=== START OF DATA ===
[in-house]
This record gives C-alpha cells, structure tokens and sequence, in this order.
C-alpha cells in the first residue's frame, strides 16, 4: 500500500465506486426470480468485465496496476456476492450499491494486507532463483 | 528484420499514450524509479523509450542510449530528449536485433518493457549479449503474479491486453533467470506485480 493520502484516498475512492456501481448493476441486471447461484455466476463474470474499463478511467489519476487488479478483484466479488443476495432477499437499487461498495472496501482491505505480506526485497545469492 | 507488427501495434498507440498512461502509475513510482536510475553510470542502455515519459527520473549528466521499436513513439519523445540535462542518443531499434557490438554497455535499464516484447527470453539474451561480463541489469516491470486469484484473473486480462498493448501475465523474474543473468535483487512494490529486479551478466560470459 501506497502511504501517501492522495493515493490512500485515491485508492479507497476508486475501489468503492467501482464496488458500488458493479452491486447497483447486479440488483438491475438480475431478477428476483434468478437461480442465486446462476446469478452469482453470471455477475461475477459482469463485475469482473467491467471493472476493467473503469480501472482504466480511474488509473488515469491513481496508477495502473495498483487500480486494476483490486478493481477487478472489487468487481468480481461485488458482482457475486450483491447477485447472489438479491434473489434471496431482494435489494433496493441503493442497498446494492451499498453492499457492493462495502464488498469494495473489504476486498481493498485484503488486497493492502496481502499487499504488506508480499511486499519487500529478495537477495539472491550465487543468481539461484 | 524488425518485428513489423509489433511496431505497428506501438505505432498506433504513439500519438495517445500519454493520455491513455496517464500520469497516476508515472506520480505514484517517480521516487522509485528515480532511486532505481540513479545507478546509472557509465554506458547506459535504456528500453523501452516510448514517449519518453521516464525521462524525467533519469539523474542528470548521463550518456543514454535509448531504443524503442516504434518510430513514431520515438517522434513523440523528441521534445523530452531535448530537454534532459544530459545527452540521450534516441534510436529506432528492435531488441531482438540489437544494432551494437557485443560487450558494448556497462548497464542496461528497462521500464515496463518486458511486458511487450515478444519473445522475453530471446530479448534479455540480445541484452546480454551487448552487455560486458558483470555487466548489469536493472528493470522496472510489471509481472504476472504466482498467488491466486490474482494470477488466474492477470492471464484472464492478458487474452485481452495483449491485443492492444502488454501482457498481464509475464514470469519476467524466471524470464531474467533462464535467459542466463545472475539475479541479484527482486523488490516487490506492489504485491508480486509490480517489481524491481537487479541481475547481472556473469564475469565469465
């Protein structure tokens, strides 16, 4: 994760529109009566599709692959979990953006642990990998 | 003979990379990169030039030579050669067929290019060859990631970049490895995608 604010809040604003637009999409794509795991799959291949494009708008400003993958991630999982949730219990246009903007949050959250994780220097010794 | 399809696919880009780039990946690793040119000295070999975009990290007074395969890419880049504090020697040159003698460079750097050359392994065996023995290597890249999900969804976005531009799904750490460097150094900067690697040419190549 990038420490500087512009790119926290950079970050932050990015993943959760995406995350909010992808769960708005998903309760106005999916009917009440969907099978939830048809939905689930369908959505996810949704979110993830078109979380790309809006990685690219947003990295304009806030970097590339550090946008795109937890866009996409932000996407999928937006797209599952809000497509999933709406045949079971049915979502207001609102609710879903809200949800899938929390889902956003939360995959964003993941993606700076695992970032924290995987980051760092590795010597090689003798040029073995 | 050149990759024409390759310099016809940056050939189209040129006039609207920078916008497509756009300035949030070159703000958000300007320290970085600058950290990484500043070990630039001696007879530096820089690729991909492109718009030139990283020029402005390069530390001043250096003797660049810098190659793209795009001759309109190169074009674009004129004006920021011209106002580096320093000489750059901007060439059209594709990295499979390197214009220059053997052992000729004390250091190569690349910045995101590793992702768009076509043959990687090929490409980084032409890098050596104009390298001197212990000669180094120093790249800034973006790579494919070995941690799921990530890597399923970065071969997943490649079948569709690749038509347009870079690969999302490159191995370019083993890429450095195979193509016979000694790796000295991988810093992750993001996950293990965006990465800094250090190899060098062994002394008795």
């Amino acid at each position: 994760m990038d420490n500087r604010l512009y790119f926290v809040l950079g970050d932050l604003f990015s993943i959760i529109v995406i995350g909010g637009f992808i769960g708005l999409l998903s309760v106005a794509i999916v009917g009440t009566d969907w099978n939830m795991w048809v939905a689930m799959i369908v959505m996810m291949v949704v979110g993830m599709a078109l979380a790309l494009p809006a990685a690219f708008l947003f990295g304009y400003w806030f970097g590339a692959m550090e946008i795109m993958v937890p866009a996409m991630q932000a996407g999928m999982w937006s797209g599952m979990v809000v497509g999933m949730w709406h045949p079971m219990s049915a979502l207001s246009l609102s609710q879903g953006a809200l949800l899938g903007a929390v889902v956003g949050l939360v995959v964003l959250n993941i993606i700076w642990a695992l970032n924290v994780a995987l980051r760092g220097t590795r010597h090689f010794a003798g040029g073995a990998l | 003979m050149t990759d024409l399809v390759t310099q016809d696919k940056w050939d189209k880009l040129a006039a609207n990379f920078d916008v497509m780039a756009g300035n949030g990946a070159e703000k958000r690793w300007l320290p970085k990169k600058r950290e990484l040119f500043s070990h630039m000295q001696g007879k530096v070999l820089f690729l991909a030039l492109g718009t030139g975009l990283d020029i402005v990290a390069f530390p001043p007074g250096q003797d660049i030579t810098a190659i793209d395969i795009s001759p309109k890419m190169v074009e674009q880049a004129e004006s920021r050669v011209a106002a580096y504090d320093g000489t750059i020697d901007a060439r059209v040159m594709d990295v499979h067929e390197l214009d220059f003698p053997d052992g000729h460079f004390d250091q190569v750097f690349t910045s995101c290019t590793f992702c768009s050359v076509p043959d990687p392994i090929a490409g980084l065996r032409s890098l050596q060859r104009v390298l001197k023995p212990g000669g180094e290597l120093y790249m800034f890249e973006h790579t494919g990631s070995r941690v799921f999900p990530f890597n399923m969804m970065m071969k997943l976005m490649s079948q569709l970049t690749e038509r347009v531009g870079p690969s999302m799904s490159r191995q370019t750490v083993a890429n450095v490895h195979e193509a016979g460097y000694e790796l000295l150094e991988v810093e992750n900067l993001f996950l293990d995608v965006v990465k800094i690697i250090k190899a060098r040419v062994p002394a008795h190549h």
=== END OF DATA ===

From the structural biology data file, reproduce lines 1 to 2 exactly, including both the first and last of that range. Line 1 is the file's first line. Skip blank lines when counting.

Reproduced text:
[in-house]
This record gives C-alpha cells, structure tokens and sequence, in this order.